The Toyota Scion social media campaign is amazing for two reasons. First, the casestudy written by the agency lists a few „rules“ for social media strategy which I find quite interesting. You can find those listed below.

The second thing: in the case study, it sounds like a huge, complicated social media campaign, when read quickly. But instead, it’s just a crowd sourcing campaign from what I can see. Users can create their own scion crest on the Scion Speak Website, download it, upload it to facebook or stick it to their car. Nothing more, nothing less. One of the key parts of the campaign was engaging a grafitti artist, who designed all the details you could use to create the crest:

With Scion, we ensured that we developed Scion Speak in collaboration with the Scion enthusiast audience. In fact, we used some of the leaders of the existing online Scion communities to help us to develop the Scion design language. We also ensured that this brand site was designed for purely social and expressive purposes and did not feel like a corporate or money-generating venture.

So apart from the general idea, which seems to fit well to the target audience here are the social media strategy considerations that were mentioned in the casestudy:

Define the key social behaviors of your target online. Where are they socializing? What are the social habits, (e.g., Forrester has social-networking consumer profile segments such as critics, spectators, sharers, etc.) online?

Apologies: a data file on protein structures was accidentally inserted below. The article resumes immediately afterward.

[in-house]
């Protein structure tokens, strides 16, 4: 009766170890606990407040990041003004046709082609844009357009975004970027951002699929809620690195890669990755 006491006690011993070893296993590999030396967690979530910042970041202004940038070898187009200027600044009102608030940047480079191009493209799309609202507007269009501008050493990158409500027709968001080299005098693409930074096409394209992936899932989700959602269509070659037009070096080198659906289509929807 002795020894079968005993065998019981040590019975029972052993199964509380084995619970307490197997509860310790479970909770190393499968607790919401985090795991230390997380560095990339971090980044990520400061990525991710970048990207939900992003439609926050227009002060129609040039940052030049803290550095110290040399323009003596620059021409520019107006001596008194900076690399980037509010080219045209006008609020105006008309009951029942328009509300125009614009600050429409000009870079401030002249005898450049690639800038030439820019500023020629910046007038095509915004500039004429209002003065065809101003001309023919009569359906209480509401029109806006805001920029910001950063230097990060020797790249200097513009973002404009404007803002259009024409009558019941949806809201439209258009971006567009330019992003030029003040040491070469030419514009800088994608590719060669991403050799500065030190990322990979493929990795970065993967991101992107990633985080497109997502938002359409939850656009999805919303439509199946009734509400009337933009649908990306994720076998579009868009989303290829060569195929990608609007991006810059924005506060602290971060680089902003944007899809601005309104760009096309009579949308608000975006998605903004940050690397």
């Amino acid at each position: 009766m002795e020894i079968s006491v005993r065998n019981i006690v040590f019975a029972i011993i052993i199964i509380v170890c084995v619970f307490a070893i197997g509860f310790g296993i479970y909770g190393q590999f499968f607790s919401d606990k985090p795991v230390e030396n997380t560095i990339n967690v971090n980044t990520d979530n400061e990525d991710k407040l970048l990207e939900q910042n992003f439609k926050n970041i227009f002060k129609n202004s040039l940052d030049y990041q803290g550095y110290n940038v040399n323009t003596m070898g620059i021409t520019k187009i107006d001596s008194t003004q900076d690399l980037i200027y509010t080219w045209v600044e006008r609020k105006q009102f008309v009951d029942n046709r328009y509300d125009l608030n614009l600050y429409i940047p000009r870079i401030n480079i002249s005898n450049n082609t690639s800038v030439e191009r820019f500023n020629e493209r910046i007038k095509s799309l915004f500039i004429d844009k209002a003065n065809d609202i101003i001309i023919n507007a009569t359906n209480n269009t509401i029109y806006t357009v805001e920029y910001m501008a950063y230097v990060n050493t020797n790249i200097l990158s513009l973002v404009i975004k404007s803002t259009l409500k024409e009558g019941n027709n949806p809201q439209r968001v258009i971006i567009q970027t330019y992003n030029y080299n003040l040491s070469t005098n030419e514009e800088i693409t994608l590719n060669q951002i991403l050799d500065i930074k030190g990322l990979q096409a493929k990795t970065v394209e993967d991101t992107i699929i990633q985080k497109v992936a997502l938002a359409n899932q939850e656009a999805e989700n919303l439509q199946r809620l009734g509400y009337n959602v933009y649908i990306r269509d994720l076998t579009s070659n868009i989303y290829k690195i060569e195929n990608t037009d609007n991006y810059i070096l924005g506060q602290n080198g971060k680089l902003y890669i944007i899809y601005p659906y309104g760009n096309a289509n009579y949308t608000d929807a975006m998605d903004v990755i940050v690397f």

Identify your brand’s social behavior and objective in the social space. How should it socialize with your target? What is the brand’s primary purpose in the social network? Facilitating self-expression? Listening? What is its role at this social party and what useful tools can it create to facilitate this?

Create social-media content; don’t advertise on it. If you’re not providing content, ensure that you are providing a useful service. Social media helps people manage their social lives. It enables them to do something they are already interested in. It gives them the tools to allow for this. Social media provides a service—information, connection points, etc.

Be careful you’re not duplicating established social communities. If your audience is using a strongly established community (i.e., recipe sharing), why create a duplicate, marketing-based branded version of the same community? Why would your target leave the existing community for a branded version of the same offer?

Don’t hijack consumers’ social networks. At the least, marketers should be invited into the social culture. But even better, marketers should create their own culture that consumers want to join. They should also be mindful of forcing friends to endorse products among their peers. Users should be voluntary brand ambassadors, not an enforced sales force.

These points might make it into my set of powerpoint slides regarding social media.